Winton Boyd’s Homily from June 12, 2022

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Trinity Sunday 

June 12, 2022

Winton Boyd 

Holy Wisdom Monastery Sunday Assembly 

I am grateful for the chance to offer a homily today.  For all of my 23 years in Madison I have been encouraged and inspired by the ministry of Holy Wisdom.   Through retreats, events, projects and hospitality of quiet and beautiful space, this place, you sisters and the mission of this community of communities has been deeply encouraging.

It is a bit unnerving to have this theme of the Holy Trinity and this text on Lady Wisdom from Proverbs on my first Sunday.   Maybe not as daunting as preaching about Benedict to a group of Benedictines, but close:)     Having grown up in the Christian tradition, the Trinity has always been a part of my faith language.  I’m not sure I’ve ever fully understood the concept, but I welcomed it as accepted tradition.  However, I learned early in ministry that exploring the nature and function of the Trinity can be tricky.  When I baptized a child without using the traditional language of “Father, Son and Holy Spirit,” my senior pastor got push back from traditional members.  When a colleague of mine preached on Lady Wisdom as the feminine face of God, some in my liberal UCC church wondered why they’d never heard of her before.  These experiences  represent, for me, an effort, not to deny the Trinity, but to focus rather on expanding the ways in which we talk about the Holy.  To focus on how we express, as I said in that baptism, “the Creator, who loves us with a love that will not let us go.”  

In seminary I read all about the various councils and their arguments regarding the nature of God, and thus the Trinity.  Serious enough fights that people were literally killed, exiled, and banished.  Try as they might, however, the “winners” of those arguments never put aside the many different experiences of the Holy in the lives of those who follow Jesus.  

We have so many ways of expressing who the holy is in our lives because our experience is fundamentally greater than the words we use.  All theological language is limited and inadequate.  Important, but never fully accurate.  Did you see that phrase from Robert Capon in this week’s email from Sister Lynne, ‘when a bunch of human beings try to describe God we are like a bunch of oysters trying to describe a ballerina!’ 

It seems we are called to be both curious and humble, asking “how does my understanding of God help me live my faith?”  Around our dinner table with thirty something adult children, the simple question is whether the Christian faith we profess is inclusive or exclusive?  Are we generous in our understanding of God’s love for all people, or are we narrow minded, petty, doctrinaire; ultimately deciding for ourselves who is worthy of God’s love and who isn’t?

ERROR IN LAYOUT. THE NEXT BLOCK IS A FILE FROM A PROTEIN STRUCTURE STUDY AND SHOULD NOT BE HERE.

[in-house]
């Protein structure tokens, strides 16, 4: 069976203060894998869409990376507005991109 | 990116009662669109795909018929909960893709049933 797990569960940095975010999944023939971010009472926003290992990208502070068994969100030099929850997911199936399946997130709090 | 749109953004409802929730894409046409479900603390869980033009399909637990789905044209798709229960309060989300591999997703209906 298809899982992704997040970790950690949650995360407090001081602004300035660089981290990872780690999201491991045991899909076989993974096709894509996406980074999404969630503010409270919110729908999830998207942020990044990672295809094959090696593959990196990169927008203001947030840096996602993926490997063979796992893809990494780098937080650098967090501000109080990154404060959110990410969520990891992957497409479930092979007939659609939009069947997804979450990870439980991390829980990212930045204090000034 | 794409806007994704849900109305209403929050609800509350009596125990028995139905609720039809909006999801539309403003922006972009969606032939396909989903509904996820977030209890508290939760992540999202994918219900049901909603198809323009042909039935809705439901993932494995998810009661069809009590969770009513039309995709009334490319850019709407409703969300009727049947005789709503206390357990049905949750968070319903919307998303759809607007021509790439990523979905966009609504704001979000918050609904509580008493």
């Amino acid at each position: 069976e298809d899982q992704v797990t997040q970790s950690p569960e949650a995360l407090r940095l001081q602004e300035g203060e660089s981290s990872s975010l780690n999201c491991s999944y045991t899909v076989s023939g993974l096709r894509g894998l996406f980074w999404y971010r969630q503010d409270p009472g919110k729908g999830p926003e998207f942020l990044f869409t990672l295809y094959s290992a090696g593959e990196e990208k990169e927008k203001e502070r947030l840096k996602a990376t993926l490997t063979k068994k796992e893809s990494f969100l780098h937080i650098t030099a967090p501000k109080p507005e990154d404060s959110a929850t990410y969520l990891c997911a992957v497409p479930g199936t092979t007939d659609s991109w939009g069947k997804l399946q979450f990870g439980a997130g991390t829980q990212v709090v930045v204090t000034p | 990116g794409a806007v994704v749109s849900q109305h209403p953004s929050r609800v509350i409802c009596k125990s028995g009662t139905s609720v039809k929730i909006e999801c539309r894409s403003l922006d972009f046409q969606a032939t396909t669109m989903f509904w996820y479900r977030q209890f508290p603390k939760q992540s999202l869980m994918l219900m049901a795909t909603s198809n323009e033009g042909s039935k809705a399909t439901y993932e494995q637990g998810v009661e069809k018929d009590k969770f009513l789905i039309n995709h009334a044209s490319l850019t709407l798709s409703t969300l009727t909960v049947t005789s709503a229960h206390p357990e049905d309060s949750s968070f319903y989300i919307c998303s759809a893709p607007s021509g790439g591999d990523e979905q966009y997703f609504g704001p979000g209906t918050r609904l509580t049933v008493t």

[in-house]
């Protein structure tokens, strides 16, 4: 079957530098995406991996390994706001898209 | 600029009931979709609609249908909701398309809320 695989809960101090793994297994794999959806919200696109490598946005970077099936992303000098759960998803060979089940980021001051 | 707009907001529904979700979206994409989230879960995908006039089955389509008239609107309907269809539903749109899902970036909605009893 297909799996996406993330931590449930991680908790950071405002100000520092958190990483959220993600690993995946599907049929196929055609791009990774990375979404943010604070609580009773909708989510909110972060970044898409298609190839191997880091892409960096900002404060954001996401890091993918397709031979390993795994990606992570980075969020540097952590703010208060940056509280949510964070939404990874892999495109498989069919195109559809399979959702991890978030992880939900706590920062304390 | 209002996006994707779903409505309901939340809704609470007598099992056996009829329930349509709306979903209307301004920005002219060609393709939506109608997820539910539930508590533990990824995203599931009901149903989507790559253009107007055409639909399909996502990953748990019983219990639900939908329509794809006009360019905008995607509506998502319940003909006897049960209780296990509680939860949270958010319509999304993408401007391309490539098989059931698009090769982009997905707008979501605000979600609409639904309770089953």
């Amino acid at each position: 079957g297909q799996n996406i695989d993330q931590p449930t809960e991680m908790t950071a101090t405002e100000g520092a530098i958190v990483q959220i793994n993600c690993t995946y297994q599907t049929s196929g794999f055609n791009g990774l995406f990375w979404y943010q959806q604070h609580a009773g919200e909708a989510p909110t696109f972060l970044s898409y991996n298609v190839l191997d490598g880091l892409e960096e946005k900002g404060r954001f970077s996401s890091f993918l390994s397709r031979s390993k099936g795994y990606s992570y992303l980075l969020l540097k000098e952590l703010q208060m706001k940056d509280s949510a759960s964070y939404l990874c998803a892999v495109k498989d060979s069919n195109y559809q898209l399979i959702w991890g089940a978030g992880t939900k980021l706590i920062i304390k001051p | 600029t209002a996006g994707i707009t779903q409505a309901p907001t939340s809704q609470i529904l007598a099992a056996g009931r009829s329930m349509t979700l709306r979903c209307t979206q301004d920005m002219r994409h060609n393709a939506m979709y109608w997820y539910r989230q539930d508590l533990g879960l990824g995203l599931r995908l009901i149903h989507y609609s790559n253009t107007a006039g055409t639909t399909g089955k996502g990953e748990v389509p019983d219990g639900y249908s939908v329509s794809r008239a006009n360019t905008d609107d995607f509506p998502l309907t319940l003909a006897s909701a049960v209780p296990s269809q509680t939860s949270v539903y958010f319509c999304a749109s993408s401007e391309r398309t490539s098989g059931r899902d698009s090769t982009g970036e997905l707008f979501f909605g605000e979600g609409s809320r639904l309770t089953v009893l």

The texts for today themselves reveal a host of images, names, and understandings of the holy.  Separated by both time and culture, they reveal an evolving and multifaceted experience of Spirit.  

In Proverbs, we read of Lady Wisdom who was there at the beginning of creation; claims she was there when God established the heavens and was both beside God and was daily God’s delight.  

In Romans we hear of the peace with God that comes through Jesus Christ; the access to God that comes through Jesus and God’s love poured through the Holy Spirit.  

In John we read of Jesus and the Spirit of Truth that is coming; a Spirit that will glorify Jesus and of God the Father/Mother/Parent who lives on as Spirit in us. 

We read these or similar texts each year in order to pause to ponder this mystery of God’s presence in our lives.  

Richard Rohr in his book on the Trinity, The Divine Dance, writes that God is the “space between things.” God is everything and everyone, and we should look at the Trinity as participants in a circle dance where there is no leader, no head, but all participants are fully engaged and fully equal. And the good news is that God has made us to join them in this divine dance – a dance of love.”

(The Divine Dance:  The Trinity and Your Transformation, by Richard Rohr with Micheal Morrell, Whitaker House, 10/16)

The ‘space between things’ is not static but is ever changing and evolving.  Even a cursory look at Jesus’ life would suggest the holy space between Jesus and ‘his father’ varied from moment to moment.  Rooted in love, but sometimes tinged with confusion, joy, anger, or mystery.  Maybe Jesus’  most valuable gift was the way he invited others into that holy space with him.  Listen to me, sit with me, pray with me, fast with me, love with me, forgive with me.  It is in these in-between spaces that you will know the love of God.

When I was growing up, my parents were in a monthly square dance group and once a year they hosted the dancing on our driveway.  All 8 of us kids became quite adept at do-si-do-ing and promenading.  It was fun, and we laughed a lot and met a lot of fascinating people in the process.  And square dancing  had a set structure.   Once you learned the steps, you could relax.  But if you started going off script, you’d throw off the entire group of 4 couples.